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  • Writer's pictureJenny Henderson


Updated: Feb 1

More than half of my clients come to me because they need to rebrand their business. Why is this such a common request? Because we rarely anticipate change in the beginning. The truth is, your business will naturally evolve. Whether you begin to expand your services or decide to refocus your business to a single flagship product—how your business evolves will have a direct impact on how you brand your business. Here’s what you can do today to avoid a rebrand in the future.



While it is impossible to know what your business will look like in five to ten years, one thing you can do is plan for change. Spending time to consider the trajectory of your business in the early stages of development can save you some serious time, money and confusion among your customers.

You may think you know from day one what your business will look like. You have it all planned out in your head. But things will naturally evolve without proper planning and foresight.

How it Started

Let’s say you decide to start selling handmade greeting cards. It becomes a big success and manages to bring in a fair amount of revenue for you. So you decide to brand your greeting card business and create an online shop: Greetings by Jocelyn.

How it’s Going

Flash-forward four years and the business is booming! Your greeting cards are selling in several retailers across the country and you are ready to launch new products—custom notebooks, art prints, t-shirts and even pillows—but your existing brand no longer reflects the different products you’re bringing to market. In order to keep up with your growing business, you have to rebrand.


A standard part of my brand discovery process with clients is goal setting. First, I have them outline their short-term goals: things they want to achieve within 90 days and within 12 months.

But those goals are probably already on their radar and are fairly easy to account for. Then I ask them to consider their long-term goals and how their business may change:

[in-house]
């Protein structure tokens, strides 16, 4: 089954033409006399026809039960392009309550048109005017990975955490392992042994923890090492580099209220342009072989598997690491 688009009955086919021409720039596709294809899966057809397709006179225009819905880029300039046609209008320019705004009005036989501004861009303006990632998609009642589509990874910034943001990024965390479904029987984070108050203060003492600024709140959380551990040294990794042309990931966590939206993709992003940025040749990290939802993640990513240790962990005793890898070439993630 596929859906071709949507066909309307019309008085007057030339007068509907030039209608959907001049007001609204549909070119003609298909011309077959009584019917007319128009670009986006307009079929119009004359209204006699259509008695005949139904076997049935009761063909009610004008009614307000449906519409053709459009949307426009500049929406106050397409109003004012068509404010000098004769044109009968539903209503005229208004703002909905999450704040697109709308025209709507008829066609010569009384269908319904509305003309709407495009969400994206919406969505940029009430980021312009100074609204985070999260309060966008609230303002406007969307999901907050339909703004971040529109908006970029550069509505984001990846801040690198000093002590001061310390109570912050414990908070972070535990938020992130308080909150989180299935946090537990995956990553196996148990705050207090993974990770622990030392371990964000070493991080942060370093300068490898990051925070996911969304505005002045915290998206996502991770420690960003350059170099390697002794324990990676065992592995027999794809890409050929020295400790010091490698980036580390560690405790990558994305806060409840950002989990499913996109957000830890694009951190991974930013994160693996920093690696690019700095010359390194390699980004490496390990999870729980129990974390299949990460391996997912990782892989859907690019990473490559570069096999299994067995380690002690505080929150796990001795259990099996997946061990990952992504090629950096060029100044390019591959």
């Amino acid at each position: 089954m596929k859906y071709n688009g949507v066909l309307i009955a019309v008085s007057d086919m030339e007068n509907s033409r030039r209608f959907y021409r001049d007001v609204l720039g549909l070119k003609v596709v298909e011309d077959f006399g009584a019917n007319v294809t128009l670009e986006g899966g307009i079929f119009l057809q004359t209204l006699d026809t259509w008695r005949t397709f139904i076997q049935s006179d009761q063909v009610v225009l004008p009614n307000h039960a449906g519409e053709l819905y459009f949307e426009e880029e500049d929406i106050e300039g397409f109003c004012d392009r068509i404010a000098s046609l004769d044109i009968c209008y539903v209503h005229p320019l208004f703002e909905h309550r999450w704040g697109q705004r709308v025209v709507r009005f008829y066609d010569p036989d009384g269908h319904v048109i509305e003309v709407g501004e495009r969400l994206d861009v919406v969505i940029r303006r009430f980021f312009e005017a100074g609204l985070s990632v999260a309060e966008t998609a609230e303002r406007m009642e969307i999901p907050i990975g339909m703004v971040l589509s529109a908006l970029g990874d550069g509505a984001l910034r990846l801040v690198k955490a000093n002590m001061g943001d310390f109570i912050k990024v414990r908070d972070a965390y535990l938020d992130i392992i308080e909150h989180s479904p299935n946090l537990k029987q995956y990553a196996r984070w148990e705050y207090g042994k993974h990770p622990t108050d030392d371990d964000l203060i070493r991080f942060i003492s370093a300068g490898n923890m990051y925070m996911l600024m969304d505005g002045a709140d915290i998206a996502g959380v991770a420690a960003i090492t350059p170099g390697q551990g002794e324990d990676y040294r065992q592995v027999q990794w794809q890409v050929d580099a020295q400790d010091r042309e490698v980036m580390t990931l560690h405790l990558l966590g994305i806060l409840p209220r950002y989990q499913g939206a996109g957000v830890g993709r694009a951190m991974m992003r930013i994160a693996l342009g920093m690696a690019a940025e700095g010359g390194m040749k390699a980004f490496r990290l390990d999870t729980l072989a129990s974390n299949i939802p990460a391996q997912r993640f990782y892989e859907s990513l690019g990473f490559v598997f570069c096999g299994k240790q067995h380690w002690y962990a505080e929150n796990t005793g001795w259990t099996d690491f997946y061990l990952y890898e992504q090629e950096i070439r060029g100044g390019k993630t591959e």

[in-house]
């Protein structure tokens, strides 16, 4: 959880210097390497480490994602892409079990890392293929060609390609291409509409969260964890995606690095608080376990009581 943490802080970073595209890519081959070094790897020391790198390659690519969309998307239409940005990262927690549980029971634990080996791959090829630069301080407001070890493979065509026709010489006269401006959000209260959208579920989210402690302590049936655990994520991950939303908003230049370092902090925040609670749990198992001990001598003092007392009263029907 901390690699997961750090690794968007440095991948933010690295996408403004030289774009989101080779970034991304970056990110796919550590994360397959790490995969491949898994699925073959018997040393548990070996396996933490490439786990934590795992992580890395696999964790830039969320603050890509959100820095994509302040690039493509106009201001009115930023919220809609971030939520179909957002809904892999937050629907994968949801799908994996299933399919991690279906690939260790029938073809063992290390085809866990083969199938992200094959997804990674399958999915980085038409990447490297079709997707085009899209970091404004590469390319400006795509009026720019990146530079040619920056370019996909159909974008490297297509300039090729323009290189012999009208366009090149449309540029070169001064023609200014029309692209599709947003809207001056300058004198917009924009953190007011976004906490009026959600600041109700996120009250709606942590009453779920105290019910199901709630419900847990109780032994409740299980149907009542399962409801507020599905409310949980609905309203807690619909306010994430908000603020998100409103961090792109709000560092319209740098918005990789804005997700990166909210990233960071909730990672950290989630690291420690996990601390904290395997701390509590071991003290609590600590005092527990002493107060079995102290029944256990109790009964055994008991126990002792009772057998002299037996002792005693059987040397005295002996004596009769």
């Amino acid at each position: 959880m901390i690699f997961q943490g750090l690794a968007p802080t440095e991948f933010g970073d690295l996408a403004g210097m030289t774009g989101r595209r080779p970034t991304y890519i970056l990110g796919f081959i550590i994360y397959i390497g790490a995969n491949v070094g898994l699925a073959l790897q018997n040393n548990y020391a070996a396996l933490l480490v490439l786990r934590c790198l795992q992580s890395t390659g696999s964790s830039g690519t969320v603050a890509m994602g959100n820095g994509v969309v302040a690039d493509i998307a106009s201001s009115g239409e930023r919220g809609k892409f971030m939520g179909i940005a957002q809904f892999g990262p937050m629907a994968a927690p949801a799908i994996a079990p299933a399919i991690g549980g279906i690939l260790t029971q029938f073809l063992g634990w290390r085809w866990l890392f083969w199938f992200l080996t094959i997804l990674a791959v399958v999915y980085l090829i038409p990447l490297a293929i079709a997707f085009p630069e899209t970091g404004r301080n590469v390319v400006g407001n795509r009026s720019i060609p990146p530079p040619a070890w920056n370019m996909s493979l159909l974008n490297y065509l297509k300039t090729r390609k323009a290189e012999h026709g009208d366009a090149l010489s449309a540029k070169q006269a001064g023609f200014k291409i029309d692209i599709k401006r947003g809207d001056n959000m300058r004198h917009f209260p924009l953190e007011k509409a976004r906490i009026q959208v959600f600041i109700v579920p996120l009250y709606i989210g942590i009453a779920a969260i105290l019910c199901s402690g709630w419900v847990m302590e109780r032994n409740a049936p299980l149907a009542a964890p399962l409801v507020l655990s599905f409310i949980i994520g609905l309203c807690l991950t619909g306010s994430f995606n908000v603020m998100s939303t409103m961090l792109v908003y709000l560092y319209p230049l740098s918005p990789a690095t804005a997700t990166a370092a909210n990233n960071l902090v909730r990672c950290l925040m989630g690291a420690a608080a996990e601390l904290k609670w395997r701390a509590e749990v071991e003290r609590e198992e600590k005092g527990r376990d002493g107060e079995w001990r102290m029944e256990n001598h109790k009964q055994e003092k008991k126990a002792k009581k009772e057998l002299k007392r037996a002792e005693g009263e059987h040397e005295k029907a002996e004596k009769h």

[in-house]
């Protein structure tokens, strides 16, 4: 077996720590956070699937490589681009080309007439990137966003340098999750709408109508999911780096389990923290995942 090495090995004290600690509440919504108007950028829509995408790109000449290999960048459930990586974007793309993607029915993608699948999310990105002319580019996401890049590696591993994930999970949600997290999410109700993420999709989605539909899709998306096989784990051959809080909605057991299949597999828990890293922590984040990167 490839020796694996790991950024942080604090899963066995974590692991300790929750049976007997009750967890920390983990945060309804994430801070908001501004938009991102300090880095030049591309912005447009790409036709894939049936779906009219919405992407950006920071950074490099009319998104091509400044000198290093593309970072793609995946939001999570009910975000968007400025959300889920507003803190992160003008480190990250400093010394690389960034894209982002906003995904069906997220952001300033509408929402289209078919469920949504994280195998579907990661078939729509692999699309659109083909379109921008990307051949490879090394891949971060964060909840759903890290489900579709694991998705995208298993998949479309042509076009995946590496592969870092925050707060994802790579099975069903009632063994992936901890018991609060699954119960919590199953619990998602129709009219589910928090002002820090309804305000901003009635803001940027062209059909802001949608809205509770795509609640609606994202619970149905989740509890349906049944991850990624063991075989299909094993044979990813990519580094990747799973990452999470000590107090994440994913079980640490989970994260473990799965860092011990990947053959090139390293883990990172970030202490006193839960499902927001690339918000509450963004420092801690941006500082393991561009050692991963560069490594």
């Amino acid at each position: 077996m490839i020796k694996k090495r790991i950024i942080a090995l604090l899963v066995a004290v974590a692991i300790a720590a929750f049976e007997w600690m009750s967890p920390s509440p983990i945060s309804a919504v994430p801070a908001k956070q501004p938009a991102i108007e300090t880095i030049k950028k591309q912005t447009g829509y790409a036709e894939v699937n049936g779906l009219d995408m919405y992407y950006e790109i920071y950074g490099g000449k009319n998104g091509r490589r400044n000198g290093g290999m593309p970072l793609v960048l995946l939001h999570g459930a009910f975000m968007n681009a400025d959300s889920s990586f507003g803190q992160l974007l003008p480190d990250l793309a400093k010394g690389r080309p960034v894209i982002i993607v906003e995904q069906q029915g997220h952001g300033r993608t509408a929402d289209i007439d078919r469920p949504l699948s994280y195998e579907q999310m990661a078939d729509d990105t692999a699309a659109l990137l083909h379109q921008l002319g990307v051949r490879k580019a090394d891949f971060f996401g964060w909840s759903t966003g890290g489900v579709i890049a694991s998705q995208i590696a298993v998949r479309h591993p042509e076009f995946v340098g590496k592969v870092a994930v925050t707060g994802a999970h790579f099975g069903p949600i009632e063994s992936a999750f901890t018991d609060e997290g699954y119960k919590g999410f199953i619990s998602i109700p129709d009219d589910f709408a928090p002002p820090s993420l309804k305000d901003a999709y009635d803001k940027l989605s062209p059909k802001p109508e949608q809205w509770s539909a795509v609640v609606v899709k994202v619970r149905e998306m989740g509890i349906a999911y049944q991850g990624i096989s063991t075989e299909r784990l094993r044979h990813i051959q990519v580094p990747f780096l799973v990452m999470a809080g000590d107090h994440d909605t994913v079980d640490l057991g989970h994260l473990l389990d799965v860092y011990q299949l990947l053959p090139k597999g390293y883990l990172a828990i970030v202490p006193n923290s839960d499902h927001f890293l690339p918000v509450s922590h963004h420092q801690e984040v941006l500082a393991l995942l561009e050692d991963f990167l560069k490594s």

• What are you hoping to achieve in 5 years?

  • What about 10 years?

These can be challenging because they can often seem like dream scenarios or unrealistic to tell, say, a brand designer. But when you sit with this idea of how your business might evolve in that timeframe, you might be surprised with what you come up with. So start to consider these questions:

If you’re a service based business:

  1. What other services might you offer?

  2. What services might you cease to offer?

  3. Will the way you deliver these services change?

  4. Will the size of your team grow?

  5. Will your service territory expand?

Insider Tip: If there’s a particular area of your business that doesn’t fully bring you joy, expect that you will eventually phase it out.

If you’re a product-based business:

  1. What different product lines might you expand to?

  2. Will your product lines become their own sub-brands?

  3. What products might you stop offering?

  4. How might your production methods change?

These are just some of the questions you want to consider when imagining the trajectory of your business. By factoring in these potential avenues for change early on, you’ll feel confident knowing you’re creating a brand that is designed to accommodate exponential growth and change.


A great example to show how this impacts your brand development is the brand I worked on for Niagara HELPS (Homelessness Emergency Liaison and Peer Support). The program helps those experiencing homelessness by offering peer support from those who have overcome homelessness. One of their long-term goals is to expand the program into other cities across Canada.

Anticipating this evolution from the early phase of brand development meant we needed a design that could easily adapt to each city it would exist in.

FedEx is another great example. They have a logo that easily adapts to each of their different service fleets. It seems easy to do because it works so seamlessly with their logo—but I’ll bet that’s because they knew their branding would need to accommodate the range of services.

When it comes to your business and brand, will your business benefit from an adaptive brand system like these?


Another area worth covering is personal brands. By this I mean you are the name of the brand. Personal brands are common among realtors, designers, and coaches. Even as a personal brand it’s important to envision how your business will exist in five to ten years.

If you’re a realtor, maybe in five years you become a broker of record and want to build a team.

If you’re a designer, maybe your products expand to specialty clothing lines that need to be factored into your brand strategy.

If you’re a business coach, maybe you develop a series of signature courses that are better served under a different naming convention.

When it comes to your business and brand development, ensure you’re creating a brand that isn’t just serving your business temporarily. Anticipate the avenues for change so you can create a brand that serves your business long-term.

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